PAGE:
INT. WHITE HOUSE CABINET ROOM - DAY [SILENT]
Six men are seated on one side of a long table, talking among themselves, smoking and reading from briefing books.
WRITTEN WORDS (crawl) In 1960, Sen. John F. Kennedy won
election as president by the smallest margin in history against the much more experienced Republican, Vice President Richard Nixon.
PRESIDENT RICHARD NIXON enters the room and everyone stands. Nixon, 49, looks young and vigorous. His jet-black hair is thick and wavy.
WRITTEN WORDS (crawl cont’d) Two years later the world stood at
the brink of Armageddon when the U.S. discovered the Soviet Union building a secret nuclear missile base in Cuba. President Kennedy negotiated a peaceful conclusion to crisis, narrowly averting atomic war.
President Nixon takes his seat across the table from the other men.
WRITTEN WORDS (crawl cont’d) Allegations of rampant vote
rigging cast a permanent shadow over the 1960 election and it may be that Nixon, not Kennedy, was the true winner. (end crawl)
Normal SOUND RESUMES.
PRESIDENT NIXON For those joining us for the first time today who have not been fully
briefed on the Cuba situation, I’ve asked the Defense Secretary to provide a brief overview. Tom?
SUPERIMPOSE: WHITE HOUSE CABINET ROOM, OCTOBER 20, 1962
Nixon gives an awkward half smile and gestures to Secretary of Defense THOMAS GATES, 56, a tall Philadelphia patrician.
THOMAS GATES (CONT’D) On 15 October, U.S. air assets
conducting surveillance over Cuba photographed what CIA analysts have conclusively determined to be Soviet medium-range ballistic missiles. Four to five of these MRBM sites are under construction, with four launchers at each site and more on the way.
Attorney General LEN HALL, 62, a balding, round-faced man with a hefty second chin, raises his hand slightly, but does not wait to be recognized.
LEN HALL The missiles are arriving by ship?
THOMAS GATES That’s right, Mr. Attorney
General. These MRBMs carry nuclear warheads of up to 700 kilotons—35 times larger than the bombs dropped on Japan—and can travel in excess of 1,000 nautical miles, as you can see on this map.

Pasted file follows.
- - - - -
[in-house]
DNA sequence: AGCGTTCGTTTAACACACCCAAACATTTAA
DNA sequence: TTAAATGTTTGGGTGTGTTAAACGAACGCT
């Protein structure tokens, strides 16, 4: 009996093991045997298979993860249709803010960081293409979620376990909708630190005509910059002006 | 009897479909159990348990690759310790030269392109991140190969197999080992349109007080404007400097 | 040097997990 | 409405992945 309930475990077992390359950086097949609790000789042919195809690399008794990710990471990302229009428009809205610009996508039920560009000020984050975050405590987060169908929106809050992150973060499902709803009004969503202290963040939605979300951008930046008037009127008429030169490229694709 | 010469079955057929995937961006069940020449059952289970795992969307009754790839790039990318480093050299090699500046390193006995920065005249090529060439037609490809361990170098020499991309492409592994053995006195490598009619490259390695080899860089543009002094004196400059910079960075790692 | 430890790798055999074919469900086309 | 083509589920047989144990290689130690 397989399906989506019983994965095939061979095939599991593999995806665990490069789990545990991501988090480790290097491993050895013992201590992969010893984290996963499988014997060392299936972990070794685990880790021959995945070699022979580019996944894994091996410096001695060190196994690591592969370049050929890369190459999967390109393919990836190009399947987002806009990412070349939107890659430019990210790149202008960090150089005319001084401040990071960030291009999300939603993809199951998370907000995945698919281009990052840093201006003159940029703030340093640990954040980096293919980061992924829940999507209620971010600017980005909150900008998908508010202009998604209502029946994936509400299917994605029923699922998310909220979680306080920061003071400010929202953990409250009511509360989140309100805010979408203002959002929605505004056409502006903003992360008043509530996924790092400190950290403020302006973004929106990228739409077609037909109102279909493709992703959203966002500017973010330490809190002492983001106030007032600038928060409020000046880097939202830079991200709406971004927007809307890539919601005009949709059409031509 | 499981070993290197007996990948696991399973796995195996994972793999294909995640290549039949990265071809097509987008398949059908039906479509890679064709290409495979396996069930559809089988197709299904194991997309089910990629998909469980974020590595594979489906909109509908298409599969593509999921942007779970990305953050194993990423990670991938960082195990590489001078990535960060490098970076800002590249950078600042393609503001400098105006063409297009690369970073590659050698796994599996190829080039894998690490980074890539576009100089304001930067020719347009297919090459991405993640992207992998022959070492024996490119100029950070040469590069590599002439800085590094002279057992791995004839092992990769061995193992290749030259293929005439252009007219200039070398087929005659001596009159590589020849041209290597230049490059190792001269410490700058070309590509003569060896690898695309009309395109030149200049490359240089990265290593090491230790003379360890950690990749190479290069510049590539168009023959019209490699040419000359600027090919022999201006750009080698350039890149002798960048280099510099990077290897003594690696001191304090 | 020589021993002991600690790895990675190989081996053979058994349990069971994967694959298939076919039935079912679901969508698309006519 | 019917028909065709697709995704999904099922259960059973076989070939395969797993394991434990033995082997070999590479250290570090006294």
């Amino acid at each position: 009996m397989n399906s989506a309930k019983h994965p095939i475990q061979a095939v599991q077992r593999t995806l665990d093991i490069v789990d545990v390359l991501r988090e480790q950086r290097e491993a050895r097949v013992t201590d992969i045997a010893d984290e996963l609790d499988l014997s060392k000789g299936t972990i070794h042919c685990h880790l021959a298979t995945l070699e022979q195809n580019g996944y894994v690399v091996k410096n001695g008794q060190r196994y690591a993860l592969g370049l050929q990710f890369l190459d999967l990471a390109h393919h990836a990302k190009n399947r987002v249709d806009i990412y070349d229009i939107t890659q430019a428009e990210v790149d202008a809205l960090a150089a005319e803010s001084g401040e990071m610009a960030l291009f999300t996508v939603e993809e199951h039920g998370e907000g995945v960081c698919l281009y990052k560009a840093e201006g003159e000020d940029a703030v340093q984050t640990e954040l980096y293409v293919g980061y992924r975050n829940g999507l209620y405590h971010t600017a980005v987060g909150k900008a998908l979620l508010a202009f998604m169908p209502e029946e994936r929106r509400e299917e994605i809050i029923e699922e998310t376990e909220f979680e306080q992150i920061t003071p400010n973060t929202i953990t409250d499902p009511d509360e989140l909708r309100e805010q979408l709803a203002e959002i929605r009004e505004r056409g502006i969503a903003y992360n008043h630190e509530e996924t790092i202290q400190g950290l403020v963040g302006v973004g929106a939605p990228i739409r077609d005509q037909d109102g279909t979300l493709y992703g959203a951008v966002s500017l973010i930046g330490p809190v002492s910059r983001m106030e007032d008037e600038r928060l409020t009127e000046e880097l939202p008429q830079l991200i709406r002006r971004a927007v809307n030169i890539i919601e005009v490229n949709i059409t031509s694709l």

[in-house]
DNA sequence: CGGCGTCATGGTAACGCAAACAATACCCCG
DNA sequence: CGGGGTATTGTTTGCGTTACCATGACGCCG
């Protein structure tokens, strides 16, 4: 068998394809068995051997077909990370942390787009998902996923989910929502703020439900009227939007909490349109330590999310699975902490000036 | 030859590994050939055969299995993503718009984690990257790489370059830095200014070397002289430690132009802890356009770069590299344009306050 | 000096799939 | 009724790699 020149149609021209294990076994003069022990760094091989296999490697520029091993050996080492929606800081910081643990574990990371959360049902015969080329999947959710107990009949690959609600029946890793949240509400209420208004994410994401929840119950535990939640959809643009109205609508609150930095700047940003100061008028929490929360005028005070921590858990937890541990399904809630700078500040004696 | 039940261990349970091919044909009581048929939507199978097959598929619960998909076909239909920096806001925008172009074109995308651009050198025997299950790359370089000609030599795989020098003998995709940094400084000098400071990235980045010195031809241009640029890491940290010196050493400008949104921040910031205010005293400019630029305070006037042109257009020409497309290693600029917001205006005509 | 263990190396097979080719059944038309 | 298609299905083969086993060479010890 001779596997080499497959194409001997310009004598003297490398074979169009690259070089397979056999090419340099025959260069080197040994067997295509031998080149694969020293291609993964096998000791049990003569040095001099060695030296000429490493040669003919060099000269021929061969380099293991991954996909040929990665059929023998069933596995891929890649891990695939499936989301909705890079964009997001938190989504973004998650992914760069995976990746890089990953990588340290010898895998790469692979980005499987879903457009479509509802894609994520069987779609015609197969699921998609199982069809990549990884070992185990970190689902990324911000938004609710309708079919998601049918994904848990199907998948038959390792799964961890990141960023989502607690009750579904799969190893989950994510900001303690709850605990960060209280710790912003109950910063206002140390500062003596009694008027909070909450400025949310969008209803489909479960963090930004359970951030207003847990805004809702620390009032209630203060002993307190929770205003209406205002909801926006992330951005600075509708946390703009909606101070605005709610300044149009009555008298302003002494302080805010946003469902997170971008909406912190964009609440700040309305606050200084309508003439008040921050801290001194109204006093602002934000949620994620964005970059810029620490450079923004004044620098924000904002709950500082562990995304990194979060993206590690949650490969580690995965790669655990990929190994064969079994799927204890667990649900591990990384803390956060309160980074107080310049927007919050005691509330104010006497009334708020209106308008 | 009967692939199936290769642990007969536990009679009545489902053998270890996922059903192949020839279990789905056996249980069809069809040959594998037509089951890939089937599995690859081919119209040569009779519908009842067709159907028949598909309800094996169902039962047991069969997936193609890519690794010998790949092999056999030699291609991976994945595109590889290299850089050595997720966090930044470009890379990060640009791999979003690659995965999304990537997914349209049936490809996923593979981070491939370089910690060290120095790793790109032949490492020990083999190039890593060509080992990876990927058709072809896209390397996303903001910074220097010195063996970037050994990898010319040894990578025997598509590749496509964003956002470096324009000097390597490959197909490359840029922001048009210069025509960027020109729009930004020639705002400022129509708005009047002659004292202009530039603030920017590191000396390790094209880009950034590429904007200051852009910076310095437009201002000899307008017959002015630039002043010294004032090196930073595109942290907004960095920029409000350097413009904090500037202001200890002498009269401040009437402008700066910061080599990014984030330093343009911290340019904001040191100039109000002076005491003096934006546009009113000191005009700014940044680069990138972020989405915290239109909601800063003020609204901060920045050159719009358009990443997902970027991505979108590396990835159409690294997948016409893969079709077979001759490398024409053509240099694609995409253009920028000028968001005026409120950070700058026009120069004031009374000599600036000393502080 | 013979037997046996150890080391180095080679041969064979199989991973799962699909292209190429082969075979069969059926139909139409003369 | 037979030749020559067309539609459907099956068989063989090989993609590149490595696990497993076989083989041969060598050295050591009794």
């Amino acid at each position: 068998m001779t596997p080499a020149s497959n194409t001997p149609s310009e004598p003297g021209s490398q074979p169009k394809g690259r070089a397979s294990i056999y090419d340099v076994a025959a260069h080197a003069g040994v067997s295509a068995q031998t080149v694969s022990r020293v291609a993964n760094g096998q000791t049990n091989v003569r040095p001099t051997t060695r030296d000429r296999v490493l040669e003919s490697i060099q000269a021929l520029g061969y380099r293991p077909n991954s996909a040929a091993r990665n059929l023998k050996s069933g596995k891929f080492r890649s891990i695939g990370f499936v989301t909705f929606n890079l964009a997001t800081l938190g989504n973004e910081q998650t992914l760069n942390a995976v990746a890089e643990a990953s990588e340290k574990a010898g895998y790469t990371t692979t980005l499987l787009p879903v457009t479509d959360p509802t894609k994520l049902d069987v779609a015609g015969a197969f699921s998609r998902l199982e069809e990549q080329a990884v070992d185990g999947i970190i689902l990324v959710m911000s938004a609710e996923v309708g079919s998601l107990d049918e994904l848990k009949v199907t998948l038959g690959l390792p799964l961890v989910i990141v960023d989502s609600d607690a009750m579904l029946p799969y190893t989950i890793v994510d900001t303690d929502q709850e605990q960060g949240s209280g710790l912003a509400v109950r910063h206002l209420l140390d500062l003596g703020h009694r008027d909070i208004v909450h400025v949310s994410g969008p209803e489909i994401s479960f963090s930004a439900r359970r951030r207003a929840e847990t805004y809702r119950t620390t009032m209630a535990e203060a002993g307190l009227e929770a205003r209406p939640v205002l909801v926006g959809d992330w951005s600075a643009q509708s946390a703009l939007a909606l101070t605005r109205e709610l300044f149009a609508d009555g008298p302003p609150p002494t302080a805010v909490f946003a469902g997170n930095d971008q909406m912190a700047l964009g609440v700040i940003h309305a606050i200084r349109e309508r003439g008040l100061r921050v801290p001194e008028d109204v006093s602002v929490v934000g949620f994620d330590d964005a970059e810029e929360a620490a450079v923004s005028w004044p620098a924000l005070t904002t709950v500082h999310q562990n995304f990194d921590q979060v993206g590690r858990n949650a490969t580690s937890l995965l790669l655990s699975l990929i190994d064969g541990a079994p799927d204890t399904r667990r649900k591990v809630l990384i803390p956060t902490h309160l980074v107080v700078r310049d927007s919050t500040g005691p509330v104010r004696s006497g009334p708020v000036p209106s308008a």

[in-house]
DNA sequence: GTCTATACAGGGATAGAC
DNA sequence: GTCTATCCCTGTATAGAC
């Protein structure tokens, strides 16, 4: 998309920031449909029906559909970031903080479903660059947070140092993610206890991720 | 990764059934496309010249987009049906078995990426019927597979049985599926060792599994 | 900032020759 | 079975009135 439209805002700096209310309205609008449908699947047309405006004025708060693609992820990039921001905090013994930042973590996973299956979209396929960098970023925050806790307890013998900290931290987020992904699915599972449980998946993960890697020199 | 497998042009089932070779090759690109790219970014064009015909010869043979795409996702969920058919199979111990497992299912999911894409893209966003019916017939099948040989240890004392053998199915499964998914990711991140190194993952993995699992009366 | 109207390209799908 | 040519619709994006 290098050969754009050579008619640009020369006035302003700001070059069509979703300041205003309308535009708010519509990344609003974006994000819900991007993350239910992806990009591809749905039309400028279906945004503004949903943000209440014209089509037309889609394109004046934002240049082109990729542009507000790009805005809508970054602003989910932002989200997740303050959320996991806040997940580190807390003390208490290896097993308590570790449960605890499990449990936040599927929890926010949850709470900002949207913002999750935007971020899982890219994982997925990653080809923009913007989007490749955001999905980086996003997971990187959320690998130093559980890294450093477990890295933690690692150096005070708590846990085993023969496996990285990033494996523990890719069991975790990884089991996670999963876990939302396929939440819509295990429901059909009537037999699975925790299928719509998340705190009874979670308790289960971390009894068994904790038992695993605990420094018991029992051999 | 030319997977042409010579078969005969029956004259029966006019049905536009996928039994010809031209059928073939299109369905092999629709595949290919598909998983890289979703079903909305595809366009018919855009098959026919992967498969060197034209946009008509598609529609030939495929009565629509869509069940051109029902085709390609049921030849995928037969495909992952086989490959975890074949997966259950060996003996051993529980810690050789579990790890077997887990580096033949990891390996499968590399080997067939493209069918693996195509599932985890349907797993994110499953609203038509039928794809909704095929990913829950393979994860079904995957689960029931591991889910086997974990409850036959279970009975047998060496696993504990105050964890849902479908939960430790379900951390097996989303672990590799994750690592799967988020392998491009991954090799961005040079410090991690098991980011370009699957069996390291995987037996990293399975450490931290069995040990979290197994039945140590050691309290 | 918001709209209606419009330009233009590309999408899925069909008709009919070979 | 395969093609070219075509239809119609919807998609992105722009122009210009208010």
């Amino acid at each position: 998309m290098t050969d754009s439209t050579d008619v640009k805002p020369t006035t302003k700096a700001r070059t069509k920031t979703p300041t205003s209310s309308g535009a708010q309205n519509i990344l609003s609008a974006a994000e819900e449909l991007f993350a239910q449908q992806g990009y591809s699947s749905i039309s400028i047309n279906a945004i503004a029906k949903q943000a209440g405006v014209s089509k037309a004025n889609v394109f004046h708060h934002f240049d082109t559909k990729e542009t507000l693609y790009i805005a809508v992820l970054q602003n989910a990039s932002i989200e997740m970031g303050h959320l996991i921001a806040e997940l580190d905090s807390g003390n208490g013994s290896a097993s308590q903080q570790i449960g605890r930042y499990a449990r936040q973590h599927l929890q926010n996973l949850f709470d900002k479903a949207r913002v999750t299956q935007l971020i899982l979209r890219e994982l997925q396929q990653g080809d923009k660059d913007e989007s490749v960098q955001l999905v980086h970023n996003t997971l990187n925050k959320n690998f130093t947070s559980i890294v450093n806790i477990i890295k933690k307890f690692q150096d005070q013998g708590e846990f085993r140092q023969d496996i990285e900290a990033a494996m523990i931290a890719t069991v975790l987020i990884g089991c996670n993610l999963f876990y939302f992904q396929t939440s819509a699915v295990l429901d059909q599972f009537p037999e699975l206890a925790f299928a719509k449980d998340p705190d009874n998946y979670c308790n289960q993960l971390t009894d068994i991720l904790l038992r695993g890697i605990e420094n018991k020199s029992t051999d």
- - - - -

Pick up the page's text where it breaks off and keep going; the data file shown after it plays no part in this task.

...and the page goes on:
Gates points to a map of the Western Hemisphere on an easel. It has a large circle, with Cuba at its center.
THOMAS GATES (CONT’D) The circle there, that shows the
range of the MRBMs. The circle’s arc spans from Texas to the East Coast.
THOMAS GATES (CONT’D) That puts them in striking
distance of cities in the southeastern United States, including Washington. Total population, 92 million.
LEN HALL (under his breath)
CIA Director ALLEN DULLES, 69, burly, barrel-chested and suffering chronic gout, slides arial photos of the missiles down the table to Hall.
ALLEN DULLES I’m afraid they’re the real McCoy,
Len. The good news is they don’t know we’re on to their game.
PRESIDENT NIXON Here’s what we’ve worked out, Len.
Tomorrow night I’ll go on nationwide television to announce that we’ve discovered these missiles and the Air Force has begun a bombing campaign to destroy the sites. In five days we’ll begin a general invasion of Cuba.
LEN HALL Won’t that lead to war with the
Soviet Union? Hall looks beseechingly around the room.
LEN HALL (CONT’D) A nuclear war?
PRESIDENT NIXON Khrushchev won’t start a nuclear
war over Cuba, Len.
EXT. LOS ANGELES STREET - OCTOBER 20, 1962 - DAY
A small crowd is gathered on a downtown sidewalk by a store window with a t.v. tuned to a newscast, audible but indistinct to us on an outdoor speaker.
SUPERIMPOSE: LOS ANGELES, OCTOBER 20, 1962
INT. LINCOLN LIMOUSINE - DAY [CONTINUOUS]
In the backseat, the First Lady, PAT NIXON, 50, watches the crowd. She snuffs out her cigarette in the door-handle ashtray and leans towards the driver, JOE.
PAT NIXON What’s going on out there, Joe?
JOE I don’t know, ma’am. But maybe I
can find out something on the radio.
Joe turns the radio dial. We hear random lyrics from popular songs until a male RADIO VOICE speaks.
RADIO VOICE There are unconfirmed reports of
troop movements that could indicate a development in...
Pat holds her hands over her ears.
INT. WHITE HOUSE RESIDENCE - NIGHT - PAST Pat sits on the edge of her bed, phone in hand.
PRESIDENT NIXON (V.O.) And I don’t want you reading the newspapers while you’re away. Is
that clear? No sense getting upset over things you can’t control.
INT. LINCOLN LIMOUSINE - DAY - PRESENT
PAT NIXON (sharply, voice rising)
Turn it off, Joe. Turn it off. Joe switches off the radio.